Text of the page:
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Regions of Japan

Hokkaido Tohoku Hokuriku
Shinetsu
Kanto Tokai Kansai Chugoku Shikoku Kyushu Okinawa Islands SAPPORO TOKYO NAGOYA OSAKA FUKUOKA FURANO KUSHIRO AOMORI SENDAI FUKUSHIMA NIKKO HAKONE SADO TAKAYAMA KANAZAWA ISE KYOTO NARA HIROSHIMA NAGASAKI KAGOSHIMA NAHA
Hokkaido
Hokkaido
  • Hokkaido
Japan's great white north offers wild, white winters and bountiful summers—a haven for dedicated foodies, nature lovers and outdoor adventure fans seeking an adrenaline rush Japan's great white north offers wild, white winters and bountiful summers—a haven for dedicated foodies, nature lovers and outdoor adventure fans seeking an adrenaline rush
Tohoku
Tohoku
  • Aomori
  • Akita
  • Iwate
  • Yamagata
  • Miyagi
  • Fukushima
Fearsome festivals, fresh powder snow and vast fruit orchards—the rugged territory of Tohoku offers a new perspective on travel in Japan Fearsome festivals, fresh powder snow and vast fruit orchards—the rugged territory of Tohoku offers a new perspective on travel in Japan
Hokuriku Shinetsu
Hokuriku Shinetsu
  • Niigata
  • Toyama
  • Ishikawa
  • Fukui
  • Nagano
An easily accessible slice of rural Japan offering unrivaled mountainscapes and coastlines, endless outdoor adventure and amazing ocean fare An easily accessible slice of rural Japan offering unrivaled mountainscapes and coastlines, endless outdoor adventure and amazing ocean fare
Kanto
Kanto
  • Tokyo
  • Kanagawa
  • Chiba
  • Saitama
  • Ibaraki
  • Tochigi
  • Gunma
Jump from the neon glow of Tokyo to Gunma's mountain retreats, Kamakura's cultural heritage and the Ogasawara Islands' exotic wildlife Jump from the neon glow of Tokyo to Gunma's mountain retreats, Kamakura's cultural heritage and the Ogasawara Islands' exotic wildlife
Tokai
Tokai
  • Yamanashi
  • Shizuoka
  • Gifu
  • Aichi
  • Mie
Hallmark attractions such as Mt. Fuji and Takayama coexist with major cities and famous heritage in the center of Japan Hallmark attractions such as Mt. Fuji and Takayama coexist with major cities and famous heritage in the center of Japan
Kansai
Kansai
  • Kyoto
  • Osaka
  • Shiga
  • Hyogo
  • Nara
  • Wakayama
The Kansai region is one of contrasts, from the glittering lights of Osaka and Kobe to the cultural treasures of Kyoto and Nara The Kansai region is one of contrasts, from the glittering lights of Osaka and Kobe to the cultural treasures of Kyoto and Nara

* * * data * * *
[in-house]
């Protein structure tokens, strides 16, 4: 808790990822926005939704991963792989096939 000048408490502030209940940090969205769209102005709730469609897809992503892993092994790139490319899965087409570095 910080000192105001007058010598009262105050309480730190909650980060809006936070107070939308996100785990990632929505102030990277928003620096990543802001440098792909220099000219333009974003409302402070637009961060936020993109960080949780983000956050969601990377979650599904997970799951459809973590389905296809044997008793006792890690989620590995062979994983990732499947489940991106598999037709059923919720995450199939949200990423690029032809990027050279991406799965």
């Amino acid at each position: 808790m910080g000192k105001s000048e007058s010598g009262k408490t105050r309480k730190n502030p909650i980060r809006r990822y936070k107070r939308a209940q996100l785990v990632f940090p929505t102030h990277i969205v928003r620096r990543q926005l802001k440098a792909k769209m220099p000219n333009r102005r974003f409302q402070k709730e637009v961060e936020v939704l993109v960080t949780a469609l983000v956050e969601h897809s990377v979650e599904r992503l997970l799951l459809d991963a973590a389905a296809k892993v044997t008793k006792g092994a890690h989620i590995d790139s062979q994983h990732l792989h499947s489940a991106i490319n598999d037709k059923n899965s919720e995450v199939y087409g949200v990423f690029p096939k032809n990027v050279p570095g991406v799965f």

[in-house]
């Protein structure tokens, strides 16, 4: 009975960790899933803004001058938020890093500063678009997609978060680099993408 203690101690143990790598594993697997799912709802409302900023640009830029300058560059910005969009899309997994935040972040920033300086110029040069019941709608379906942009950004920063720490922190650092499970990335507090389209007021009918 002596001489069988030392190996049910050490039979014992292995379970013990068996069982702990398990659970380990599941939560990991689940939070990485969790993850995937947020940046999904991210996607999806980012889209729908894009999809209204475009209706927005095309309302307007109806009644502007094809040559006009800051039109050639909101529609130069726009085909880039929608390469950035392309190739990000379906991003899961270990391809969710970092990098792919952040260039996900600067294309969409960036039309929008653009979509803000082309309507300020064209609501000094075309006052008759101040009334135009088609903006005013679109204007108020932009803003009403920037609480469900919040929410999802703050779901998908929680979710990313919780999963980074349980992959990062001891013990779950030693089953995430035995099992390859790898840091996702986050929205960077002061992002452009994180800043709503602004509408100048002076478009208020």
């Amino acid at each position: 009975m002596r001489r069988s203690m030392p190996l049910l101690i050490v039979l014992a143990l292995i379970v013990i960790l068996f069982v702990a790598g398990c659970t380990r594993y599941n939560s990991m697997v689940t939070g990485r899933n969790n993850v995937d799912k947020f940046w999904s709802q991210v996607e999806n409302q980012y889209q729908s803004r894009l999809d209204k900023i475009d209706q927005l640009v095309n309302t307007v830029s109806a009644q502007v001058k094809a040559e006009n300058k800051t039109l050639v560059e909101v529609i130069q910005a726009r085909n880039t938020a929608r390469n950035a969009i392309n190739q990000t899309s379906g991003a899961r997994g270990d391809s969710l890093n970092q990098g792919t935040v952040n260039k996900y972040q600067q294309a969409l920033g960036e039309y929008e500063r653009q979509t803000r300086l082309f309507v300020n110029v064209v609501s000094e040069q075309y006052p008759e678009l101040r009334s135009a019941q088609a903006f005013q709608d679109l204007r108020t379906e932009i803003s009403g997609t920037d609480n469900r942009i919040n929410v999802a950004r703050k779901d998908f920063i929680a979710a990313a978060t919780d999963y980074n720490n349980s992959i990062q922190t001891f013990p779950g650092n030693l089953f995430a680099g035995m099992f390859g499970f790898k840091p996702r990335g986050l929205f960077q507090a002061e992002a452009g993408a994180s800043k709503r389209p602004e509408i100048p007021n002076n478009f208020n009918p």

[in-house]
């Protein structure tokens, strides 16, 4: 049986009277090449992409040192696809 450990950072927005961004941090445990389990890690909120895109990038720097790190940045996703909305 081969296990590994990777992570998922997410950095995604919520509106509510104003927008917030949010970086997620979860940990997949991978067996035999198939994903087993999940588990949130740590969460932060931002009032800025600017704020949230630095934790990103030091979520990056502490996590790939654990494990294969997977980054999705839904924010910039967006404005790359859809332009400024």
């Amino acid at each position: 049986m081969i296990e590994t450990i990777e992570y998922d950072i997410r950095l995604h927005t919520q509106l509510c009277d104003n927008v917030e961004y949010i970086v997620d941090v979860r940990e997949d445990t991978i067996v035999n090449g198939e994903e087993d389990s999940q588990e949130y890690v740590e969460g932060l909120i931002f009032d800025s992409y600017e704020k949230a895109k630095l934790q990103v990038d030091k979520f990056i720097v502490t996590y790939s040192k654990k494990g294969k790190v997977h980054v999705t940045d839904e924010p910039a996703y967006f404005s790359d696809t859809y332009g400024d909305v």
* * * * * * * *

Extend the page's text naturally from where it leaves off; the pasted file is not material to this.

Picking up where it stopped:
Chugoku
Chugoku
  • Tottori
  • Shimane
  • Okayama
  • Hiroshima
  • Yamaguchi
Welcome to Japan's less-explored western frontier, where the weather is warmer and the pace of life is slower Welcome to Japan's less-explored western frontier, where the weather is warmer and the pace of life is slower
Shikoku
Shikoku
  • Tokushima
  • Kagawa
  • Ehime
  • Kochi
Island-hopping, cycling, soul-warming spiritual strolling and red-hot dancing—the island of Shikoku gets you up and moving Island-hopping, cycling, soul-warming spiritual strolling and red-hot dancing—the island of Shikoku gets you up and moving
Kyushu
Kyushu
  • Fukuoka
  • Saga
  • Nagasaki
  • Oita
  • Kumamoto
  • Miyazaki
  • Kagoshima
The southern island of Kyushu is home to hot springs, rugged geography, undeveloped beaches and volcanoes ranging from sleepy to smoky The southern island of Kyushu is home to hot springs, rugged geography, undeveloped beaches and volcanoes ranging from sleepy to smoky
Okinawa
Okinawa
  • Okinawa
Fly to Okinawa and discover a distinct island culture born of subtropical sun, white sand, coral, mangrove jungles and the age of the Ryukyu Kings Fly to Okinawa and discover a distinct island culture born of subtropical sun, white sand, coral, mangrove jungles and the age of the Ryukyu Kings

History

Kagoshima-jingu Shrine 鹿児島神宮

## Ancient shrine from the time of the first emperor

Kagoshima Shrine is said to have been founded during the time of the legendary first Japanese emperor Jimmu over 2500 years ago. The shrine is dedicated to Hoori no Mikoto, Jimmu's grandfather and ancestor to the emperors of Japan.

Quick Facts

Every February, the shrine holds the Hatsu Uma festival, when a horse leads a procession to the shrine in a ceremony based on a dream

The shrine houses several treasures, including paintings, rare ceramics, swords, and samurai armor

The shrine is accessible by train and a 15-minute walk from JR Hayato Station.

Trains run regularly from Kagoshima Chuo Station to Hayato (40 minutes).

Use a rental car to get the most out of the Kirishima area.

Greatest shrine in the land of Osumi

Kagoshima Shrine was historically called the greatest shrine in the land of Osumi, and it was particularly favored by the powerful feudal lords of the Shimadzu clan. Be sure to look up when you enter the main shrine building because the ceiling is ornately decorated with pictures of over 240 regional plants. The 800-year-old camphor tree outside towers over the shrine complex, adding a sense of awe and history to this quietly spiritual spot.

First horse festival

Each year in February, the shrine hosts the Hatsu Uma festival, where you can see a horse decorated with bells lead a procession to the shrine. The festival has its roots in the early 16th century. Shimazu Takahisa, head of the Shimazu clan, was said to have fallen asleep at the shrine and dreamed that he had turned into the horse-headed Kannon boddhisatva. In his dream, he waited for many years at the shrine, but no one came to worship him. Dismayed, he offered his protection to the whole area if local people would pay him tribute. After he awoke, he spoke to the head priest, who had the same dream. The Hatsu Uma festival was founded soon after, and it continues today.

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